BEIRUT — Tens of thousands of defiant Syrian protesters thronged the streets of Homs Tuesday, calling for the execution of President Bashar Assad shortly after his army pulled its tanks back and allowed Arab League monitors in for the first time to the city at the heart of the anti-government uprising.
The pullback was the first sign the regime was complying with the League's plan to end the 9-month-old crackdown on mostly unarmed and peaceful protesters.
Yet amateur video released by activists showed forces firing on protesters even while the monitors were inside the city. One of the observers walked with an elderly man who pointed with his cane to a fresh pool of blood on the street that he said had been shed by his son, killed a day earlier.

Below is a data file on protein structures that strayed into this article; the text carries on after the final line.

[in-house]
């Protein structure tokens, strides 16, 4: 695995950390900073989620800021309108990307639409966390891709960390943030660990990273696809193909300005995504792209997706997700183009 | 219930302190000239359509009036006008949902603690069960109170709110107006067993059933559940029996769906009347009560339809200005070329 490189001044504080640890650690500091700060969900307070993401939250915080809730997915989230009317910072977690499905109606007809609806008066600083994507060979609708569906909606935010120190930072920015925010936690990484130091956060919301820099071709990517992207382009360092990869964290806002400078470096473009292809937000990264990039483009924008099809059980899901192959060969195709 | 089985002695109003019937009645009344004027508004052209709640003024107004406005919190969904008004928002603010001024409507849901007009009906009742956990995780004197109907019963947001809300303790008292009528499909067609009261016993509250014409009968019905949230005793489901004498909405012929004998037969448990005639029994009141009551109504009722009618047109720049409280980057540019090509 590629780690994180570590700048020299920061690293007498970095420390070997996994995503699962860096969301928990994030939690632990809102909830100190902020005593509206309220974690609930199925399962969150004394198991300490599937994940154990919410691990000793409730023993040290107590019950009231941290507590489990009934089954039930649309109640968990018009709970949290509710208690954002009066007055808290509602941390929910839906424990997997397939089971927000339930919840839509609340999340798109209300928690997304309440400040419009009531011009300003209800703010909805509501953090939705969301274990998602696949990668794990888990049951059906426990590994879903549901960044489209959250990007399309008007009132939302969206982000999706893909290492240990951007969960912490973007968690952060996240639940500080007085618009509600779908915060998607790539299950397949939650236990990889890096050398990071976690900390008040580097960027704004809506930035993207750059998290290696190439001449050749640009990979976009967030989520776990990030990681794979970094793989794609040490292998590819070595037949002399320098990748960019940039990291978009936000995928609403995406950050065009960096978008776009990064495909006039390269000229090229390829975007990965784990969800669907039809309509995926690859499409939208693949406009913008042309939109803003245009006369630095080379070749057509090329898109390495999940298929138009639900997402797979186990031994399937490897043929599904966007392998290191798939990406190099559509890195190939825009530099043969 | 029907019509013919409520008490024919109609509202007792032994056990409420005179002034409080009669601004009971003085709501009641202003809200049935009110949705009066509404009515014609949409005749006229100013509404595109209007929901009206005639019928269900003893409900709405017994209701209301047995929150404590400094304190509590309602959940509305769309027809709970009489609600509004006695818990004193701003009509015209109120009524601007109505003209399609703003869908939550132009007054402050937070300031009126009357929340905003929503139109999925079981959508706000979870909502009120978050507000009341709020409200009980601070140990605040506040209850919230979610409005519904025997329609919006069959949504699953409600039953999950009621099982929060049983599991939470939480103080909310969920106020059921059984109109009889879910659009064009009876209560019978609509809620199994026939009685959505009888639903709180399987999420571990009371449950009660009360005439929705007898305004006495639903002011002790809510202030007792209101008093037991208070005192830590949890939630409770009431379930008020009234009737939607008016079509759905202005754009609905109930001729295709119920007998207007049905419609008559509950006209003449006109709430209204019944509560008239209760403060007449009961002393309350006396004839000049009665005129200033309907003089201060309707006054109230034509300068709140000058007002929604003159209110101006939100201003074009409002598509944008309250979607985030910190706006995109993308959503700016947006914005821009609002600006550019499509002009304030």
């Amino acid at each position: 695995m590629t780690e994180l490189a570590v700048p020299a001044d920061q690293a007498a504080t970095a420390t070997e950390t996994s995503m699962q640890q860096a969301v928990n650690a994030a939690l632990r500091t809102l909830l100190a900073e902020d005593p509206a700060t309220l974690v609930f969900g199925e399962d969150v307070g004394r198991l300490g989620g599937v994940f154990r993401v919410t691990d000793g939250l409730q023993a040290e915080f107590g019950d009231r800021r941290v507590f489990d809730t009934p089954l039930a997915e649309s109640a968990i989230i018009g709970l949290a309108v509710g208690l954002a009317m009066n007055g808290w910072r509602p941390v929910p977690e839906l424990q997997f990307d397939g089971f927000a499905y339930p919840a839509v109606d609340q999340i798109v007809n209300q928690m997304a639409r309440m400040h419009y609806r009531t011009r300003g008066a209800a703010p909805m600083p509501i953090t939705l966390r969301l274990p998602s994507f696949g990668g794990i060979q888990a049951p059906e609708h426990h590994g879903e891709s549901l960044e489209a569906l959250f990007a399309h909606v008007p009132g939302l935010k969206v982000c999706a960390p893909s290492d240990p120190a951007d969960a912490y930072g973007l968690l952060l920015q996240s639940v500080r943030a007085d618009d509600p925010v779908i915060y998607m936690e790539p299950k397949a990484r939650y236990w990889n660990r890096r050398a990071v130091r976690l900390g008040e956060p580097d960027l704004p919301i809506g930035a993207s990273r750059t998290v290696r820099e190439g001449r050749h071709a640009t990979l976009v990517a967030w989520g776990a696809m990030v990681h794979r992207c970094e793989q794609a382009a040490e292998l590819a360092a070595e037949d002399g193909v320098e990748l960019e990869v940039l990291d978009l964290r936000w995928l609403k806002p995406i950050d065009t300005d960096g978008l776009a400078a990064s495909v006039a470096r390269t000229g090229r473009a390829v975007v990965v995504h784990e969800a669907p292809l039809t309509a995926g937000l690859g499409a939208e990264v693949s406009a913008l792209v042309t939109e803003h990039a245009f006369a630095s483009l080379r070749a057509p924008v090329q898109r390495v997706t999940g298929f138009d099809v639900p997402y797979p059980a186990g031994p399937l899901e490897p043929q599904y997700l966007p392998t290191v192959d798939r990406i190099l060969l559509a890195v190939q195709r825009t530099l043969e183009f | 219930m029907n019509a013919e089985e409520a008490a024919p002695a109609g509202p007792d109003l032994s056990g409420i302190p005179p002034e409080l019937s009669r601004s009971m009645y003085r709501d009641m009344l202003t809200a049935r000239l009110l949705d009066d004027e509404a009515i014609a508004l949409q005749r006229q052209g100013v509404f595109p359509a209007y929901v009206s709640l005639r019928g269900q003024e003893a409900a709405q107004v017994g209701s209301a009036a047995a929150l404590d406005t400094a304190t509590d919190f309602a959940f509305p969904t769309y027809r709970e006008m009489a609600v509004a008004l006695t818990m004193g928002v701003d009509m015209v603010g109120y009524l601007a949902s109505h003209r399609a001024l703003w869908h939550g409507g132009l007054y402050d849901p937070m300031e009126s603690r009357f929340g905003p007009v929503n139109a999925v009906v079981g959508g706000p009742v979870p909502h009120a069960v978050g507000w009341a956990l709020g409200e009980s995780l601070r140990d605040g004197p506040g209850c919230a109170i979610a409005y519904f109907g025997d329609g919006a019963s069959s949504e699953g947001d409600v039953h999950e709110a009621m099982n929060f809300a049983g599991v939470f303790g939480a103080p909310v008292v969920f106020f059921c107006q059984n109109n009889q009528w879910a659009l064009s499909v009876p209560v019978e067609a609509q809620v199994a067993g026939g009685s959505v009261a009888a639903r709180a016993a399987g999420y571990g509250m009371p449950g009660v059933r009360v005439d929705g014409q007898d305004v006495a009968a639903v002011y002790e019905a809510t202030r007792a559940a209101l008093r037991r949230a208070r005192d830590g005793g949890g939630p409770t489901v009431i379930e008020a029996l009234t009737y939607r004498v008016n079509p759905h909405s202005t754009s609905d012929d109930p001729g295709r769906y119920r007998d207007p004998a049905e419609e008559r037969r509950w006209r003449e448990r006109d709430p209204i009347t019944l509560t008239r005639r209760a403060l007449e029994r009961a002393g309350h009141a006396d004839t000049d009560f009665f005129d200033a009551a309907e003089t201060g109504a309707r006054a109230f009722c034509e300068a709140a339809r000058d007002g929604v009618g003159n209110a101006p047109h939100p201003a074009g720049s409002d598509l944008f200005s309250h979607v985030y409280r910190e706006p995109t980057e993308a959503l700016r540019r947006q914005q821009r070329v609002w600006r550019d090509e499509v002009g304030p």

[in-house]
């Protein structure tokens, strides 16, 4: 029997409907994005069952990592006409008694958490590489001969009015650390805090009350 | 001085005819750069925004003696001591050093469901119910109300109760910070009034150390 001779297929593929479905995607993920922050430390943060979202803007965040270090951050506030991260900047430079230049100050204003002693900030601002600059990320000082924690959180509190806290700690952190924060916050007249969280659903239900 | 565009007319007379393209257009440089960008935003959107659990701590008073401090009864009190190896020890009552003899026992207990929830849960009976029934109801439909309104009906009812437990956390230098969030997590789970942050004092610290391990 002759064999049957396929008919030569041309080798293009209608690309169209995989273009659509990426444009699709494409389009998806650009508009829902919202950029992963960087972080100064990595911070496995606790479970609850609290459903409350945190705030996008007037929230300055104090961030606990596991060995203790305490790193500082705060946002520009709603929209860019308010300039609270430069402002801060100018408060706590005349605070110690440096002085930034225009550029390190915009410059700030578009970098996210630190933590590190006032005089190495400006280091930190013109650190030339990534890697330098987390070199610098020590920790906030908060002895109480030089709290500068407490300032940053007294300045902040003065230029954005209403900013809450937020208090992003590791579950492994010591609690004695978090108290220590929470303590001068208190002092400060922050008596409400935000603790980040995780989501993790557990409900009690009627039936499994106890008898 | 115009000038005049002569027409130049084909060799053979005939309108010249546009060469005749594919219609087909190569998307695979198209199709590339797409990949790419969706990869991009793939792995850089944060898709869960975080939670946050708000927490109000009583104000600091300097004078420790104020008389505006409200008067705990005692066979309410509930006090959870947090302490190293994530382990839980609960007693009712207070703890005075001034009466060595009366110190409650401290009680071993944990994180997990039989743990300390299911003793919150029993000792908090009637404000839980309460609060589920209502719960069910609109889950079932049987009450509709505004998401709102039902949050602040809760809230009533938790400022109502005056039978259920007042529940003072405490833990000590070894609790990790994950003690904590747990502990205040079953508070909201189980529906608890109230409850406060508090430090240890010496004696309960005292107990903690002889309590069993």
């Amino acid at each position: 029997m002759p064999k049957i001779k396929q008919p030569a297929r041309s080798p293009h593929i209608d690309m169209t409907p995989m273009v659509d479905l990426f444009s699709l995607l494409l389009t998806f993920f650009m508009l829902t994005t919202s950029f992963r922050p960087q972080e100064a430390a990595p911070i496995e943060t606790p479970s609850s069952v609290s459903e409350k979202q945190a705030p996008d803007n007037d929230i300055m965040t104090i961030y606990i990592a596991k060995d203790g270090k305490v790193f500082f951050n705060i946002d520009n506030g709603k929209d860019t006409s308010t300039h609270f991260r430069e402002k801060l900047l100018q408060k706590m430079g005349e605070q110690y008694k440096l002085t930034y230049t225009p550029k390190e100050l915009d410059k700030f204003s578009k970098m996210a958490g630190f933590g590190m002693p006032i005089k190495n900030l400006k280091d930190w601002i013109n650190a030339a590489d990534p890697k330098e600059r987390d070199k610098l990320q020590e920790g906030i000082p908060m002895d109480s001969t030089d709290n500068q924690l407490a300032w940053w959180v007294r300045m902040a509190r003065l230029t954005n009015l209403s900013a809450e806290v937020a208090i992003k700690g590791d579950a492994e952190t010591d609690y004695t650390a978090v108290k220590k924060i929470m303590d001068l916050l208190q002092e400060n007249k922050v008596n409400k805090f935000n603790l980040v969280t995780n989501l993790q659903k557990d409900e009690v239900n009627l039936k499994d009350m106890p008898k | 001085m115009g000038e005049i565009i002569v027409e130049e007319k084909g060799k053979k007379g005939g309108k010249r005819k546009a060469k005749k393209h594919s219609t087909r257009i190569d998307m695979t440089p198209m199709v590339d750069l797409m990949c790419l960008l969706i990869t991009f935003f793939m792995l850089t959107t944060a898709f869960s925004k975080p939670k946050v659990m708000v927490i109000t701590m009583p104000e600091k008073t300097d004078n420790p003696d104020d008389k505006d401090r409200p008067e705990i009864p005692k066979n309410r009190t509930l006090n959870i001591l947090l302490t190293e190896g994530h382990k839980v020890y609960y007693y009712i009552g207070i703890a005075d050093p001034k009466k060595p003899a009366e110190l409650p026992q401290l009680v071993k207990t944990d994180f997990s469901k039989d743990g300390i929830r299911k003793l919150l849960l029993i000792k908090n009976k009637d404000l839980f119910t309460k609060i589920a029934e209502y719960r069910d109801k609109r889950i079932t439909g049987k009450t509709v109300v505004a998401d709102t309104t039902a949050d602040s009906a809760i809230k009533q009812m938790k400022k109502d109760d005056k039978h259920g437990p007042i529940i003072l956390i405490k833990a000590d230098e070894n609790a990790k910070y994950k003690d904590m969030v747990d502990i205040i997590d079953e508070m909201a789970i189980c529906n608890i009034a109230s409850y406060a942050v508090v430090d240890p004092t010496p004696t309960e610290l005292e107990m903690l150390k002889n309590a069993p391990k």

The man, wearing a red-and-white checkered headdress, then called for the monitor to walk ahead to "see the blood of my second son" also killed in the onslaught.
"Where is justice? Where are the Arabs?" the old man shouted in pain.
Syrian tanks had been heavily shelling Homs for days, residents and activists said, killing dozens even after Assad signed on early last week to the Arab League plan, which demands the government remove its security forces and heavy weapons from city streets, start talks with opposition leaders and allow human rights workers and journalists into the country.
But a few hours before the arrival of the monitors, who began work Tuesday to ensure Syria complies with the League's plan, the army stopped the bombardment and pulled some of its tanks back.
The British-based activist group Syrian Observatory for Human Rights confirmed that government forces fired on protesters while the monitors were inside Homs and said at two people were killed from the fire.